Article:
Wallpaper can also add new life and character to a room, but enough to cover even one wall can get pretty pricey. Instead, you can add interest with small segments of wallpaper in eye-catching areas such as the back panels of bookshelves, the backsplash of a kitchen or framed and placed around the room in repurposed or upcycled frames.
Renovating a room doesn't have to mean shelling out big bucks for a few small changes. Instead, consider what you have and what you can repurpose to make a big difference with small changes.
What are some ways you've found to renovate a room at little to no cost?
We get a lot of inquiries here at NFI about “trends in fatherhood.” One of the most common “trends” people want to know about is the rising number of single fathers in the country. I hear this inquiry so often that I started to believe it was true, until I actually looked at the data.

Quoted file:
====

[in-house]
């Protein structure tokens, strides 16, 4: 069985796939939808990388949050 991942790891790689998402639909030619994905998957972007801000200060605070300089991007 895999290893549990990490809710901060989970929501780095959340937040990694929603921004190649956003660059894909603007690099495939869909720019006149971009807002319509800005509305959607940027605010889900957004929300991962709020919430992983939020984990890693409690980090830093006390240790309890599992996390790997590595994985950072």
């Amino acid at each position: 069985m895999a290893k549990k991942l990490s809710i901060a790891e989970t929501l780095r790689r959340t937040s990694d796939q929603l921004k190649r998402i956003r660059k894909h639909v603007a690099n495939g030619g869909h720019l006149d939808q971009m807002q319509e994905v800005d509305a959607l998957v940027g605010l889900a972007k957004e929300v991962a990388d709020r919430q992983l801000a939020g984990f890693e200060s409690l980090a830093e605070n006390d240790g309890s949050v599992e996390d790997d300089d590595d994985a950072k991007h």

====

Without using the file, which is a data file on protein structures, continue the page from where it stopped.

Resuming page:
According to the US Census Bureau, 4.2 percent of children lived in “father only” homes in 2000. In 2012, that number dropped, yes dropped, to 3.96 percent. Not a huge drop, but a drop nonetheless.
To put these numbers in even broader context, the percent of children who live with neither parent stands at 3.6 percent, virtually the same as those living with single dads. It’s interesting that I have never received an inquiry about the “huge” numbers of children living without their parents.
As most people can probably guess, the number of single-mother homes still dwarfs the number of single-father homes—24.3 percent of children live in mother-only homes. The percent in 2000 was 22.4 percent. Yes, it is single-mother homes that have become more common in the last decade, not single-father homes.